These reactions ranged from nausea to coma and cardiac failure, according to the data base. The side effect listed, without explanation, for one 16-year-old girl was “murder.”
The Chicago teen-ager was also 16 when a physician told her mother to give her Levaquin, according to the girl’s sister.
The sister, Mrs. Teri Noto of Roselle, Ill., said the teen-ager did not get through the full course of daily 500-milligram Levaquin pills.
“After five days, it was as if a bomb went off in her body,” said the sister. “She collapsed at school and had to be half-carried out of the building.”
Noto said her sister had been a talented musician, artist and athlete, advancing to within a few points of a black belt in Tae Kwon Do karate.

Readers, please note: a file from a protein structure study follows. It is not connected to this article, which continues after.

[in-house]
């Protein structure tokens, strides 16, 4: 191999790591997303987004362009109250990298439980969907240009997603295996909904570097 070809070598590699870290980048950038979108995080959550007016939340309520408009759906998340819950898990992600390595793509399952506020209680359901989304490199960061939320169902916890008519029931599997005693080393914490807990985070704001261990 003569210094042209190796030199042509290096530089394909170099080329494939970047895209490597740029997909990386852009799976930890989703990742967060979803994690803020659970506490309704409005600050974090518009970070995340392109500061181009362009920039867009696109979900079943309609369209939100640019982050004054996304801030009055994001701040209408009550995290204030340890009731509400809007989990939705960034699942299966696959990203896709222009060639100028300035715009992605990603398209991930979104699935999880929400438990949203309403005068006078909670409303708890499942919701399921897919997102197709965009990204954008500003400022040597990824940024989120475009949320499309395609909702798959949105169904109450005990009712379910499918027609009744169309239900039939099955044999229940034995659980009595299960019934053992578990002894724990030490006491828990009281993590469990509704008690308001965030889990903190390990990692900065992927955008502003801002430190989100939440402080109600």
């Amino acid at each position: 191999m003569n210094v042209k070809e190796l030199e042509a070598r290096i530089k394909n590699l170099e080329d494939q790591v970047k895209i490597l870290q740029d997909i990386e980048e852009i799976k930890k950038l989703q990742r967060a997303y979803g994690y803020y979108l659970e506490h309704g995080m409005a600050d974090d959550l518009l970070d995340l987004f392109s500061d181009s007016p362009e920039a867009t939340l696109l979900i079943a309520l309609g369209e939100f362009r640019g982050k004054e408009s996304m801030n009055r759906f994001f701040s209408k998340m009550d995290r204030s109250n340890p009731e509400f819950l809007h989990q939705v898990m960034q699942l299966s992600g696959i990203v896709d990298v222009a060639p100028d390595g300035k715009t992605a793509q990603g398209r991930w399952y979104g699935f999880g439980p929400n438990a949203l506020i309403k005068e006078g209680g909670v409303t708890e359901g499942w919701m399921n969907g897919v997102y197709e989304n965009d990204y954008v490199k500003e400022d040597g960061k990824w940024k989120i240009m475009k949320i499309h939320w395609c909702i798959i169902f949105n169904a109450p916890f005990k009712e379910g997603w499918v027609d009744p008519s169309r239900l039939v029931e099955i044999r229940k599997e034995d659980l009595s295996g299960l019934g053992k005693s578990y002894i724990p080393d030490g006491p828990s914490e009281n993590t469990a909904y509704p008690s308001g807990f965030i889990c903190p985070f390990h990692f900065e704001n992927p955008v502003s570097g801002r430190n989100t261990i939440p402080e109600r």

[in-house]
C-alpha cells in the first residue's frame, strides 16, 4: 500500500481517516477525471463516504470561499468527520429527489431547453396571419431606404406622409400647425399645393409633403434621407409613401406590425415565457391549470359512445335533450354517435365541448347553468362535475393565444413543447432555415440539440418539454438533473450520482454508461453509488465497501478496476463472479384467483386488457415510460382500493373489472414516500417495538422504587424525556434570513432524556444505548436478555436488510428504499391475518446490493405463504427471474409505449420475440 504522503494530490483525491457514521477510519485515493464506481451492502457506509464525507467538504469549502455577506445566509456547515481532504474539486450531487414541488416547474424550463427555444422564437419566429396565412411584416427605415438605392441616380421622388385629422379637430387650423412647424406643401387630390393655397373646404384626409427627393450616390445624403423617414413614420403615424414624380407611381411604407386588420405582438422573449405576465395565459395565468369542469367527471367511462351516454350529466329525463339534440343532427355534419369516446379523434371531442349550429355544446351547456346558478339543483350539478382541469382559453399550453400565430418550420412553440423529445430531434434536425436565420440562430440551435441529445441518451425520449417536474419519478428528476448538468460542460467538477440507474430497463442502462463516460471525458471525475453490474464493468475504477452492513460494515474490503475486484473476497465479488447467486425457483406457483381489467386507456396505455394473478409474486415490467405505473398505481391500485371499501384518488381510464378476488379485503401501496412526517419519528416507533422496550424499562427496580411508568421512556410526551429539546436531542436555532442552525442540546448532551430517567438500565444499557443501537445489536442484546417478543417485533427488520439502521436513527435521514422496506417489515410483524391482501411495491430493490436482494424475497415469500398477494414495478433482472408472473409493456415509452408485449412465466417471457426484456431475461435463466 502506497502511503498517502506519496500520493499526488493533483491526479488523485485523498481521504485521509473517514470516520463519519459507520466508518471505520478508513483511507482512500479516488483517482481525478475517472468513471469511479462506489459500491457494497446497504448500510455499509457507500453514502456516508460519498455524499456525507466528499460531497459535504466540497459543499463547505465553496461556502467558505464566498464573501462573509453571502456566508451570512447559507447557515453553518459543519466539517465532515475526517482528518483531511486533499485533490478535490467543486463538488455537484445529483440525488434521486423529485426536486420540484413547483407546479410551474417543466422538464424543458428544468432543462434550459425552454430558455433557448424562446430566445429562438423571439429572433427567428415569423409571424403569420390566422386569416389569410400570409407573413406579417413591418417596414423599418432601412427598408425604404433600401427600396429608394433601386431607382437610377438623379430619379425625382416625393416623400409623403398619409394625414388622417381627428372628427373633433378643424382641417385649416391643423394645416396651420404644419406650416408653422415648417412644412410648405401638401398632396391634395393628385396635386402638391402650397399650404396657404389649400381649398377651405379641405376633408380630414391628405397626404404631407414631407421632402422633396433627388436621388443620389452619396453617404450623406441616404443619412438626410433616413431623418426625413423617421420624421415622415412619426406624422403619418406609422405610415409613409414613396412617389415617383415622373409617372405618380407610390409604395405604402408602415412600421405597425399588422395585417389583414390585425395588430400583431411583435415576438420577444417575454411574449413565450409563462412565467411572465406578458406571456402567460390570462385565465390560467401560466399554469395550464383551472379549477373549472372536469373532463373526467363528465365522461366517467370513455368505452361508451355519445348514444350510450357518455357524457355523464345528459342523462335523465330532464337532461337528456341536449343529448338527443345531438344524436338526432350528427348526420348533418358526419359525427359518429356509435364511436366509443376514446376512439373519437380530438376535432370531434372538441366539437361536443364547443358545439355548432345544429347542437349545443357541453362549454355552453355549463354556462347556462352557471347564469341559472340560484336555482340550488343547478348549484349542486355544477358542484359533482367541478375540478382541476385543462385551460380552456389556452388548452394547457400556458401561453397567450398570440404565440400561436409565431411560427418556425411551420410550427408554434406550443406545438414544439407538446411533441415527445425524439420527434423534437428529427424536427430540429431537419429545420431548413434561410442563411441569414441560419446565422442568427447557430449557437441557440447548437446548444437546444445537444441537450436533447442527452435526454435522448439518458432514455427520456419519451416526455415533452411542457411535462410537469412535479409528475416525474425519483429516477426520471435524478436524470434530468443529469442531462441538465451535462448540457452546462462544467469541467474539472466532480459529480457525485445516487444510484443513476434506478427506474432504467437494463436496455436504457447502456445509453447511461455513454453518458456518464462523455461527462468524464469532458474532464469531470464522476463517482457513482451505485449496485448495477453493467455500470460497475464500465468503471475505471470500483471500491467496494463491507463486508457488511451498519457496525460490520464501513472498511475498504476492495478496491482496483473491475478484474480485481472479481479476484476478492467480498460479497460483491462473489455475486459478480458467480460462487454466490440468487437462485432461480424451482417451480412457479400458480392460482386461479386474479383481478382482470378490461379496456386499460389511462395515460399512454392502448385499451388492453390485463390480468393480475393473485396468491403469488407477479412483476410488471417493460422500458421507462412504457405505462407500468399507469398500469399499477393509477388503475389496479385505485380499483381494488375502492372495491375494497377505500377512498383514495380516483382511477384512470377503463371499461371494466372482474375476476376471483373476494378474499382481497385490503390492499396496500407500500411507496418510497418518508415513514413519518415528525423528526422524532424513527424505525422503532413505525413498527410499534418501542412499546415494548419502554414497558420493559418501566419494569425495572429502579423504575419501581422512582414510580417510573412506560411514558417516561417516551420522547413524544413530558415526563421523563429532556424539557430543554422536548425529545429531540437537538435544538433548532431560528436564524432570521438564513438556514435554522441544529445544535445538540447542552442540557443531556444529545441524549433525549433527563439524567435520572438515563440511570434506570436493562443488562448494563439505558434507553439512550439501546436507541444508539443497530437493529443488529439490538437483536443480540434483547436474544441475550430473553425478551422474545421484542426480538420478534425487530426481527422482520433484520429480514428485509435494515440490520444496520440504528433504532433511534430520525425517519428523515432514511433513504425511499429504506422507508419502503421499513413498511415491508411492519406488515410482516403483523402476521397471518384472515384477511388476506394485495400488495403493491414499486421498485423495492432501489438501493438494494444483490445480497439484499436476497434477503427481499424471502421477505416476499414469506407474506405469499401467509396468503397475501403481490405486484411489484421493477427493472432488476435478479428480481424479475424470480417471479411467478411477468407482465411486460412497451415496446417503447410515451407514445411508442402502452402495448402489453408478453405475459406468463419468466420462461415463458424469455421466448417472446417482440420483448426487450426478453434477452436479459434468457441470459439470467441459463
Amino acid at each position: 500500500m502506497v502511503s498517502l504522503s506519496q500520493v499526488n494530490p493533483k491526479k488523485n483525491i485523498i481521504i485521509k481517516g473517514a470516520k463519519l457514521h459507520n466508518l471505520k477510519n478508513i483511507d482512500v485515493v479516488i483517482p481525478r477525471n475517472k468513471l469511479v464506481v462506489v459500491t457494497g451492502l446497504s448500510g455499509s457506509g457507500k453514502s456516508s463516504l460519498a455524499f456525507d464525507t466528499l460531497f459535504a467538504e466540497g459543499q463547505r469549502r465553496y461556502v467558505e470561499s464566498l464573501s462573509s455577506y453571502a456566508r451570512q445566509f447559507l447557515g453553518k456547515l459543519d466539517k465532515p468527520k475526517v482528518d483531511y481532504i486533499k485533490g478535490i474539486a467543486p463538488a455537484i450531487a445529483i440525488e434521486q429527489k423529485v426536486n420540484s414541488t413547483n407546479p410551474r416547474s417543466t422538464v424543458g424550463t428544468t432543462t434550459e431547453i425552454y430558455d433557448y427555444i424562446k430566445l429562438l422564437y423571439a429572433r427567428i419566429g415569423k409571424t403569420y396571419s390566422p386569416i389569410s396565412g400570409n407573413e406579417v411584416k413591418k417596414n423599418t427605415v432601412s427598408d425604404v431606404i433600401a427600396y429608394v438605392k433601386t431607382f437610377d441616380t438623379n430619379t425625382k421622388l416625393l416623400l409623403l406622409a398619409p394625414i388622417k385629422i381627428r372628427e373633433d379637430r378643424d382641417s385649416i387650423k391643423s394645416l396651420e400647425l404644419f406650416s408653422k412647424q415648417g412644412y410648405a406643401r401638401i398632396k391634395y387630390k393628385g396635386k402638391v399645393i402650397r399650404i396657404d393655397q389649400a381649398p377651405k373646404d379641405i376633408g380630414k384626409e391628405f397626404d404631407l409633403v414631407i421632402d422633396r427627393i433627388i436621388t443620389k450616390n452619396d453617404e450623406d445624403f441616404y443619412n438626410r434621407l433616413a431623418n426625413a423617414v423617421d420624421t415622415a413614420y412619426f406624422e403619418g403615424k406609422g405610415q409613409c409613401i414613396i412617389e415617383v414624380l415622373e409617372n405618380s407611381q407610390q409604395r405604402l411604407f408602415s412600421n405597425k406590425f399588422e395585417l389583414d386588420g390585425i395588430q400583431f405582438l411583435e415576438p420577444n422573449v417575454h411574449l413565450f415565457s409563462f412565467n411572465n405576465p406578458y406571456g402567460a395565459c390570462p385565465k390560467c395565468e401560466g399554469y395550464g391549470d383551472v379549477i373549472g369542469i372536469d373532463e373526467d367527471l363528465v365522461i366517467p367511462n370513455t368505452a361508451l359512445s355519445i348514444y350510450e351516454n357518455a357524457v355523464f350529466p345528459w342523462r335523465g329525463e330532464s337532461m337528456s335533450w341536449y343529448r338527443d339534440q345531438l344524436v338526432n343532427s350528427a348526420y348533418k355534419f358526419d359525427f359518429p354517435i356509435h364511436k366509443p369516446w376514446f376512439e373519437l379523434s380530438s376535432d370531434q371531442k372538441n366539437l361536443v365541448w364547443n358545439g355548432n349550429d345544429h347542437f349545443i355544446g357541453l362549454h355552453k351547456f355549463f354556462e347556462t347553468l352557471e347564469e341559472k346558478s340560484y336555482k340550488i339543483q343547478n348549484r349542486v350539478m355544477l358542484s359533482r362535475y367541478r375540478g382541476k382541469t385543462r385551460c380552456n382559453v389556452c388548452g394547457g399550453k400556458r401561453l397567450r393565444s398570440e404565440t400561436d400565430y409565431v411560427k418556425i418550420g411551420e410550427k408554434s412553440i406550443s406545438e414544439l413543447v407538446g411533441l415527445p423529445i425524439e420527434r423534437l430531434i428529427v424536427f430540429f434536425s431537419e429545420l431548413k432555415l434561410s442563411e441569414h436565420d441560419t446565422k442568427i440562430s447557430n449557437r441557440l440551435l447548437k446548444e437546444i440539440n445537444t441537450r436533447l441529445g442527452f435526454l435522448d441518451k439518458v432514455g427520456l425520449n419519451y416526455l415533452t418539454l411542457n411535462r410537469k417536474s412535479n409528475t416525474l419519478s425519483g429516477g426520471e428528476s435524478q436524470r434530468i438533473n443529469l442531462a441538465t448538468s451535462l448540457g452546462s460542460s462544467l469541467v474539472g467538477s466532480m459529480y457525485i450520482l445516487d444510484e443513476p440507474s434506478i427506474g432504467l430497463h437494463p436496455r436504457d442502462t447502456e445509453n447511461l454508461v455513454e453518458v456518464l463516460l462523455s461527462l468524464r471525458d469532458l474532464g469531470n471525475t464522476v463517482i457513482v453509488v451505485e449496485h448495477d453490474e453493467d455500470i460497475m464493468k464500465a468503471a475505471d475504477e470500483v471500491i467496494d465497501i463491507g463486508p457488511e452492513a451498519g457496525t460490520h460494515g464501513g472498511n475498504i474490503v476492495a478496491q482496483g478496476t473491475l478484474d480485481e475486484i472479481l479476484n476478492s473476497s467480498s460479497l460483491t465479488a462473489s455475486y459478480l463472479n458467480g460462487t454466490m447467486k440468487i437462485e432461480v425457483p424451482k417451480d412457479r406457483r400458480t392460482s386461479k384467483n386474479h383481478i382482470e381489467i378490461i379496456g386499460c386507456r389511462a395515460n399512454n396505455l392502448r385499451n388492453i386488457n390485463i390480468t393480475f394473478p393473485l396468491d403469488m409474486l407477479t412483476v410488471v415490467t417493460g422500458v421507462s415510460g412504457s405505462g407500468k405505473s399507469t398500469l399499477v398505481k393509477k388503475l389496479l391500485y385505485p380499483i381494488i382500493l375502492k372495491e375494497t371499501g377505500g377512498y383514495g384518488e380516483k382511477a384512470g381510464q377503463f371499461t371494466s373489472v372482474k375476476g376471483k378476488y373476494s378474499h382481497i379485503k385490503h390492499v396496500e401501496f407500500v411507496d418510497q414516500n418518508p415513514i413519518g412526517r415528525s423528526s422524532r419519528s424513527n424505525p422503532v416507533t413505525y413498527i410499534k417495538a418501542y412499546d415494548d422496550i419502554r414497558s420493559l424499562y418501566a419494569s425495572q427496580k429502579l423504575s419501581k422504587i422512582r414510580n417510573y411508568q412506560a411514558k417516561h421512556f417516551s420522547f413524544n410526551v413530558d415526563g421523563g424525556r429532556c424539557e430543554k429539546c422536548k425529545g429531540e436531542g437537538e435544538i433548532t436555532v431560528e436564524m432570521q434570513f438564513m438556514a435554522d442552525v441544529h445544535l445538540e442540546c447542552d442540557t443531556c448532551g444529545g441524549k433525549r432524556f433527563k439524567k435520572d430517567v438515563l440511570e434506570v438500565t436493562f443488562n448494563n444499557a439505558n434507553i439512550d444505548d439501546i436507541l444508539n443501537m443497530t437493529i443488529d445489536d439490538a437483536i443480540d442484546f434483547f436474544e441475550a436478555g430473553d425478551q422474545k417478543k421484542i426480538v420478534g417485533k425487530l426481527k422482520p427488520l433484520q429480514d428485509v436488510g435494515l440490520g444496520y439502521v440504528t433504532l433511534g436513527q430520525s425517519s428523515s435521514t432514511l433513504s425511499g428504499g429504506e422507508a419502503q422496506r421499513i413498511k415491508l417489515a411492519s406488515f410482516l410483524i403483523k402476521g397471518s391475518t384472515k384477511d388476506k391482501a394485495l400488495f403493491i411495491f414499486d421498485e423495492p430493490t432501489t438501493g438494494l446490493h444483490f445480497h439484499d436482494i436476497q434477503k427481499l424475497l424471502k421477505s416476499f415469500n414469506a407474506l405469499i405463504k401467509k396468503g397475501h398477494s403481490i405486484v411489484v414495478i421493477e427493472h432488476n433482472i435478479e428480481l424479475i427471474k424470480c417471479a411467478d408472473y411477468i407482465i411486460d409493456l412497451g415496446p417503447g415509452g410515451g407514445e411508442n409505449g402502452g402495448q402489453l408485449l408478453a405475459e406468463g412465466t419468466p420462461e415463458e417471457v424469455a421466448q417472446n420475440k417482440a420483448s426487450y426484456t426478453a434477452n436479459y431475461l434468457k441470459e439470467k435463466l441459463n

The girl, now 20, can walk only a short distance at a time, according to her sister. She attends college and gets around on an electric scooter.
She has had 29 orthopedic casts to prevent tendon rupture in her arms and legs, her sister said, and the hands that once played the piano and executed the swift movements of karate are often too weak to pick up a book.
More than 2,000 children with pneumonia or ear infections will be receiving Levaquin in trials being sponsored by Johnson & Johnson Pharmaceutical Research & Development Corp.
The ongoing pneumonia trials stopped recruiting subjects two weeks ago. Children age 6 months to 5 years are still being recruited for the otitis media, or ear infection, trial.